Monday, 2 December 2013

Three times around Baby Led Weaning. Why, How, When!

'What's all this fuss about BLW?'

I remember reading some obscure article about Baby Led Weaning (BLW) back when I was pregnant with Lily. Way back when, in early 2008! Back then it was pretty much unheard of and rather 'radical/weird'... but something about the theory of it just clicked with me straight away. I mentally filed it away for 'when the time came' and I am so glad I did! I love that it's now gotten so popular and common it's just regarded as another valid option for introducing solids.

I get asked quite a bit about our experience with BLW, especially now I have gone through it with three kids, so I thought I would collate my thoughts and experiences into one long-winded handy post. Plus, it will be nice to have a collection of thoughts and images for me to look back on too. So here 'tis.... (warning.... it will be looooong!).

After reading the aforementioned article, I bought the book Baby Led Weaning by Gil Rapley as I wanted to fully understand the concept and theory before launching in. I am so glad I bought it, although it was very expensive back then and my dear husband did enquire whether the pages were lined with gold (sadly, no! haha). But it is a fantastic book explaining not only the theory and principles behind BLW but also includes lots of practical information. So if you are reading this, and interested in doing Baby Led Weaning with your little one, I highly recommend you get hold of this book! If you are anything like me, you want to really understand the 'why' of the method to commit to it fully. It really is about much more than just giving 'finger food' instead of purees.

Hooray for an excuse to post baby pics of Lily :) Here she is at 6 months, trying solids for the very first time!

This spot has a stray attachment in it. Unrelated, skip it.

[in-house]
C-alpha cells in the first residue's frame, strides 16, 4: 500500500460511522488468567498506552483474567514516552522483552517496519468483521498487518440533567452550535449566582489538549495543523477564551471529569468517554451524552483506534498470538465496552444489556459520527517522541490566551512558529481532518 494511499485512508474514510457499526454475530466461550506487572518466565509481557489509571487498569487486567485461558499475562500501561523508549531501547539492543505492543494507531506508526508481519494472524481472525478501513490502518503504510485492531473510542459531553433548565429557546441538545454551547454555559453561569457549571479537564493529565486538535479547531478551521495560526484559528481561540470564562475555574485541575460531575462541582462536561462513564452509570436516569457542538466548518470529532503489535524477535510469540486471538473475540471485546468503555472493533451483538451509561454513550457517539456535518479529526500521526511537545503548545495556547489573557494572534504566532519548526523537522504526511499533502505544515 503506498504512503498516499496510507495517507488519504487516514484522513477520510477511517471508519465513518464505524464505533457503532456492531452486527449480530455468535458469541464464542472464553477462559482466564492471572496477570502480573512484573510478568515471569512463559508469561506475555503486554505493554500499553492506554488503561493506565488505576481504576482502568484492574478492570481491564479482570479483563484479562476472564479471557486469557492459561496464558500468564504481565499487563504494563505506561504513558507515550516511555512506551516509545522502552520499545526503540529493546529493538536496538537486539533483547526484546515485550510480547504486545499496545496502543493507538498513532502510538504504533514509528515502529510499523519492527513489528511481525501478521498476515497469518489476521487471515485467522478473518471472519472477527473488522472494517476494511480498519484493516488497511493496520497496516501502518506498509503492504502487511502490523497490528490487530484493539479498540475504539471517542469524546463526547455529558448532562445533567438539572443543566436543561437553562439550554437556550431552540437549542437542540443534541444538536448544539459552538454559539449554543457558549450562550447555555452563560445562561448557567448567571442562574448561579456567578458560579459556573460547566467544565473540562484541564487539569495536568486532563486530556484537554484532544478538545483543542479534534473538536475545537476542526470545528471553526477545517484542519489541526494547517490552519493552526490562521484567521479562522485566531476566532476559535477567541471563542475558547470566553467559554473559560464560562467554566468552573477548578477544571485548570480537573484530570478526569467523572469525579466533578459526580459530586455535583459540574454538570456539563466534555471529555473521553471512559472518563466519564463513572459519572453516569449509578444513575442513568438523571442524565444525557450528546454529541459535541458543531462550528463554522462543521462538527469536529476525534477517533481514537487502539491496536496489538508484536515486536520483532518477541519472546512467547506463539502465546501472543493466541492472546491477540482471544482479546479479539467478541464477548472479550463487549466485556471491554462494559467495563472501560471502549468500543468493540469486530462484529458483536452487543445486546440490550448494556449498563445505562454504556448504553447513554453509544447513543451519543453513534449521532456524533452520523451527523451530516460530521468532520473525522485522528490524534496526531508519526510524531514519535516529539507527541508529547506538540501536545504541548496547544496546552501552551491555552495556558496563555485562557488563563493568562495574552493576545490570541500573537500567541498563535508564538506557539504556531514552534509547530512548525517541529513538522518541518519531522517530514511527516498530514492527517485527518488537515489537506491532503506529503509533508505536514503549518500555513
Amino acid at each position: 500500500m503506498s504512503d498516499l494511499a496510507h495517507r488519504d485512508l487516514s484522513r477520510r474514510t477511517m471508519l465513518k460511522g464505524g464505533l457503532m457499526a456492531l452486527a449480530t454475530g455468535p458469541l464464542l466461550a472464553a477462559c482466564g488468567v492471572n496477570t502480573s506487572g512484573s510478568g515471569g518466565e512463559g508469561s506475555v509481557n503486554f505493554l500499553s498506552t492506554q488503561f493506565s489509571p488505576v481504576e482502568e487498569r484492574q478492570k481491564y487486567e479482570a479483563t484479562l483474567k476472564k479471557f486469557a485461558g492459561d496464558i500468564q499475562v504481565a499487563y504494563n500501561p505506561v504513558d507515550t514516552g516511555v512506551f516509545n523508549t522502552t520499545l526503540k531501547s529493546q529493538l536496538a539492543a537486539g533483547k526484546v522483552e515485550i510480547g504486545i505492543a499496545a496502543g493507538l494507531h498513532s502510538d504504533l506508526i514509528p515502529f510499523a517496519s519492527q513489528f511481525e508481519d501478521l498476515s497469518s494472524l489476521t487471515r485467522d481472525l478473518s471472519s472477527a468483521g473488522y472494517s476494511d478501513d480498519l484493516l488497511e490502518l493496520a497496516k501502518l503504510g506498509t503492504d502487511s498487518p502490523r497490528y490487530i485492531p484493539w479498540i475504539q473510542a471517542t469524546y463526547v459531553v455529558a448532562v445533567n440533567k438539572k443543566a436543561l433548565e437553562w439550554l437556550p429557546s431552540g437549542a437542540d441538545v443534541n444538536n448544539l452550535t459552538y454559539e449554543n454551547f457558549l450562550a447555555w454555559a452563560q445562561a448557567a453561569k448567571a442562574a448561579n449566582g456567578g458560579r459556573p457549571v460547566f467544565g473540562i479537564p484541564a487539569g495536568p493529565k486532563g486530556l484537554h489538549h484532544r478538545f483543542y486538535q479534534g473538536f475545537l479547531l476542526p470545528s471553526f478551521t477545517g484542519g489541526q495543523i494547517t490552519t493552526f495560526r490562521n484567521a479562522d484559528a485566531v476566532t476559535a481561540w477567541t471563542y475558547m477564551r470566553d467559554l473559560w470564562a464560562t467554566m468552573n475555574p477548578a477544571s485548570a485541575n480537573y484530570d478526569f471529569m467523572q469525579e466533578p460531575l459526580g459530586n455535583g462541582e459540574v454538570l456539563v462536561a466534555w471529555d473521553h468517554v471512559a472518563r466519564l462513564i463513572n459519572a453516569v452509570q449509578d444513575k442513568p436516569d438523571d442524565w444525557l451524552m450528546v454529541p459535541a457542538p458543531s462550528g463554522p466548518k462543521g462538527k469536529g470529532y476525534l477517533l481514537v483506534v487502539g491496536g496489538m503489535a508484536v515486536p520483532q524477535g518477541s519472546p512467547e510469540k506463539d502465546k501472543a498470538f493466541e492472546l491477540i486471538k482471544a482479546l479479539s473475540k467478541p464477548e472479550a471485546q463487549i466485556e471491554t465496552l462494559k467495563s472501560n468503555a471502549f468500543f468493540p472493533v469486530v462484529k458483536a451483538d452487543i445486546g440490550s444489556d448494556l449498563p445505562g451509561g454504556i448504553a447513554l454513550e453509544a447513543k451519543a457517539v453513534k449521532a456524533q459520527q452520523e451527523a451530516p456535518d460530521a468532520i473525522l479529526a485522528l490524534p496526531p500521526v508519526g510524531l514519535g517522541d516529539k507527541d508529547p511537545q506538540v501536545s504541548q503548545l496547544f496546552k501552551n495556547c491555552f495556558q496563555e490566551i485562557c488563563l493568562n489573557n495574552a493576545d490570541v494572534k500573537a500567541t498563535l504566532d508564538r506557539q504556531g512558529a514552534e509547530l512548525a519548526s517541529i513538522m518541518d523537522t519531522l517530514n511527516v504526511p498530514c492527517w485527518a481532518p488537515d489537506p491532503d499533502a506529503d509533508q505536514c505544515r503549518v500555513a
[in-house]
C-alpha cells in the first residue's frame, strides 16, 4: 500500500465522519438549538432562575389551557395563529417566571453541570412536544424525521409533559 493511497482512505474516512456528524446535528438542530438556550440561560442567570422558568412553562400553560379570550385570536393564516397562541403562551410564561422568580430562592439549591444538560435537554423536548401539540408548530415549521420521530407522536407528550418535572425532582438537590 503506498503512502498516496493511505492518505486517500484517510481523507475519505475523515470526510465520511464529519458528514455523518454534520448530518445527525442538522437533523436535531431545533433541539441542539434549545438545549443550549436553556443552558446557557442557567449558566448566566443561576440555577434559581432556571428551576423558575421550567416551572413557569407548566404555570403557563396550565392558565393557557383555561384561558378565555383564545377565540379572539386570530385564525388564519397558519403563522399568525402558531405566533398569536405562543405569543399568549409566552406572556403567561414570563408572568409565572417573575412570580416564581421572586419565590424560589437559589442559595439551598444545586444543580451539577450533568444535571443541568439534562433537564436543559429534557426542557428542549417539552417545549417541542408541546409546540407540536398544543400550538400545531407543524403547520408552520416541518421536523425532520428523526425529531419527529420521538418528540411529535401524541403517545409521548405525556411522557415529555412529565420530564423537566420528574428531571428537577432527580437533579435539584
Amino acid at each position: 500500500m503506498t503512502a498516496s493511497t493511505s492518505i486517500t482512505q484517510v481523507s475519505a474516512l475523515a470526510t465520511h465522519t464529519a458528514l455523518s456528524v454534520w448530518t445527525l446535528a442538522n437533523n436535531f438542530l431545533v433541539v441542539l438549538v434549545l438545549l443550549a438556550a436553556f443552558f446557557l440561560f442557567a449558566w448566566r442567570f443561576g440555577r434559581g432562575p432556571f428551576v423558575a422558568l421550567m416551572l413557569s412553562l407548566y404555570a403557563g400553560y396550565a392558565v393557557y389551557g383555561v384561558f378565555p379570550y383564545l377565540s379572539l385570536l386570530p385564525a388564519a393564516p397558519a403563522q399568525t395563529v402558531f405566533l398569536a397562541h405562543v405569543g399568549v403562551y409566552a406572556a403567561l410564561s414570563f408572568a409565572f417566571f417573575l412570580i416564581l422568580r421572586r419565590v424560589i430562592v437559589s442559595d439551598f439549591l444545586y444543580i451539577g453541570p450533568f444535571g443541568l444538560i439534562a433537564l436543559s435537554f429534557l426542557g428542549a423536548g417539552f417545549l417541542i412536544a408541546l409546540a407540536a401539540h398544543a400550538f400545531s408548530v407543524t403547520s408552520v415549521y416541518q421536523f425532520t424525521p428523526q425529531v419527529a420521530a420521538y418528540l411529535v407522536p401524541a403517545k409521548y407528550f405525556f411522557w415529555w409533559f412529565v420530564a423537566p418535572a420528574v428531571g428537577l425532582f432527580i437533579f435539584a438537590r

Seriously, I could eat her right up. Nom, nom, nom.

I should add in a little disclaimer that I do not think BLW is the ONLY/RIGHT/SUPERIOR way to feed your baby! You can feed your little beloved however and whenever you feel is best :) This is a parents' prerogative :) This post is just what it's about, why it was right for us and how we decided to go about it. Just wanted to make that clear! 

Yes, two hands, Mama!

What IS BLW anyway??!

Baby Led Weaning is an approach to introducing solids to babies. The idea is basically that you trust the baby to feed themselves what they are ready to eat. You present food options to them, but let them work out how to pick it up, how to eat it, and how much to eat. It is starting off solids with only finger foods, no purees. 

I might add that doing a combo of purees and finger foods is a great way to have 'the best of both worlds' if you want to go that way (and many do!), but that would not really be called Baby Led Weaning. BLW is a whole philosophy and approach that means avoiding purees altogether for various reasons. Combining the two is an early introduction of finger foods.Call me a pedant, but I just had to clarify that :) 

While I am getting my 2 cents in, I will also say the name BLW is rather unfortunate and misleading as many think it has something to do with letting baby decide when to stop breastfeeding. But it was named in Britain where 'weaning' alludes more to introducing solids, rather than 'cutting down/stopping breastfeeding' as it's usually thought of in Australia and the USA. As a PR gal, I cringe at the misleading name and would much rather it was called Baby Led Solids or Baby Self Feeding but alas, the name has stuck and so we gotta roll with it :)

Little Lily making a mess!

Why we do BLW

The theory behind BLW just made sense to me. When starting solids at six months, (as is still currently recommended by AAP, ABA and WHO, etc), a baby is developmentally able to pick up, hold and chew their own foods. Purees were really developed for much younger babies (4 months or even younger!) so why bother 'going backwards' to purees if starting at six months?

After thankfully being able to exclusively breastfeed (EBF) all three of my babies, I also liked the way BLW continued that relationship - just as with breastfeeding, you don't force, control or even really know exactly what they are getting! You just present the food/milk at the times you think best and trust/let them decide how much they need. Which also aligns with my general family food philosophy of 'listening to your body' (but  that's yet another post!!). I know there are circumstances with both solids and milk feeds where things have to be watched more closely or done differently, but I am talking about in a generally healthy, happy, weight-gaining baby.